My Dad Ian William Guthrie died in the early hours of Boxing Day, aged 81.
It's not something I'd normally post here, but he returned to playing an enormous part in my life in recent years, and I know many of you would want to know. Like my mum Ann, Ian too had suffered a stroke, but his left him largely without speech, and to be without his powers of communication proved almost unbearable for him. He survived 5 months, but as a much-diminished man.
Dad featured in a number of early Somewhere projects, such as the 1997 video installation Homespun, re-exhibited at Kettles Yard (Cambridge) in our 2014 retrospective.
Yet it was the success of our recent 'collaborative' film The Closer We Get that took both of us by surprise. I was even more surprised (and delighted) when he showed himself to be an ardent supporter of the film, despite its exposure of our family's hitherto private story and despite my putting 'on the record' what I really did make of him, good and bad. At any opportunity, Dad would come to film screenings and answer audience questions when they came up. He took what was sometimes rather sharp press criticism of him on the chin with great wisdom and humour, and was immensely proud of the film's success, and of me.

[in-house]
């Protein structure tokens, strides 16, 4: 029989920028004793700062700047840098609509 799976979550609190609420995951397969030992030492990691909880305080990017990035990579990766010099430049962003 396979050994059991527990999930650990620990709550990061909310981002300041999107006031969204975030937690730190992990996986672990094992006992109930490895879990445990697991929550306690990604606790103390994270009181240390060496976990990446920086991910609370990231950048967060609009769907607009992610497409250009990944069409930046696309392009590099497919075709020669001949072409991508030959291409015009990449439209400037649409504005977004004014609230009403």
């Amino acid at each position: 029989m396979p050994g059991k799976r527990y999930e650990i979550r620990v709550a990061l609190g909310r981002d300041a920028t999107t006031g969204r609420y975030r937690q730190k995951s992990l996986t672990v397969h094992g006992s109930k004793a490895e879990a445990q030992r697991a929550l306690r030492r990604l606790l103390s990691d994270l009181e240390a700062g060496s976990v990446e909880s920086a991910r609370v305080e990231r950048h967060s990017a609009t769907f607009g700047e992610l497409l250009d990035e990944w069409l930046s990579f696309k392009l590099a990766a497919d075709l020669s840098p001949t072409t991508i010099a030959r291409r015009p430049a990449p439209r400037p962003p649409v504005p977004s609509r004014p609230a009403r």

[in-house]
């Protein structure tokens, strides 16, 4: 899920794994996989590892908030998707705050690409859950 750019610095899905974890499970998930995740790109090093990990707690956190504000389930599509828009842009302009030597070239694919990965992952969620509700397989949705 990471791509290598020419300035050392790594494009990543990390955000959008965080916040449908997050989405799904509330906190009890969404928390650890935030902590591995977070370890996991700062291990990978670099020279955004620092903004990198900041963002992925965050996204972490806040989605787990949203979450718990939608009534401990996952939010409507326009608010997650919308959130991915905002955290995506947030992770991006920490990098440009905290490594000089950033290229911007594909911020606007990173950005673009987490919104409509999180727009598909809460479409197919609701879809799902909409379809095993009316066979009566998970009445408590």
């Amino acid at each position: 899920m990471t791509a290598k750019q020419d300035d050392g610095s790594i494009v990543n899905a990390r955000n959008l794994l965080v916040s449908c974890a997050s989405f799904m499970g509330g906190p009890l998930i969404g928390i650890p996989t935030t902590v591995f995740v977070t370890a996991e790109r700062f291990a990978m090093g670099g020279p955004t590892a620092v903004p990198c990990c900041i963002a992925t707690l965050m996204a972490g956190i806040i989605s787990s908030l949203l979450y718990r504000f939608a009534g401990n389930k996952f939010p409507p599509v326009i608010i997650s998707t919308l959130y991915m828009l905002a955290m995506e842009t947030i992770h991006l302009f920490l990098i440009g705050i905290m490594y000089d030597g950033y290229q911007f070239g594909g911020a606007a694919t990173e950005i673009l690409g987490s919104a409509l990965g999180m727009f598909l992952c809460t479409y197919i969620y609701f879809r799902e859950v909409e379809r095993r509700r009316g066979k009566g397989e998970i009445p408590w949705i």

He showed that all families, any family, can survive a storm - as we did. And that he knew that speaking out didn't mean I loved him any less.
I made my choice to live my life as an artist even before I reached school aged four, but this always baffled him (an accountant by trade, albeit - I later realised - a very reluctant one). However, he never tried to stop me, seeing in his little redheaded daughter much of his own willfulness, tenacity and wanderlust.
As it turns out, the best accountants and artists need these characteristics in spades, so thanks Dad, for giving me them.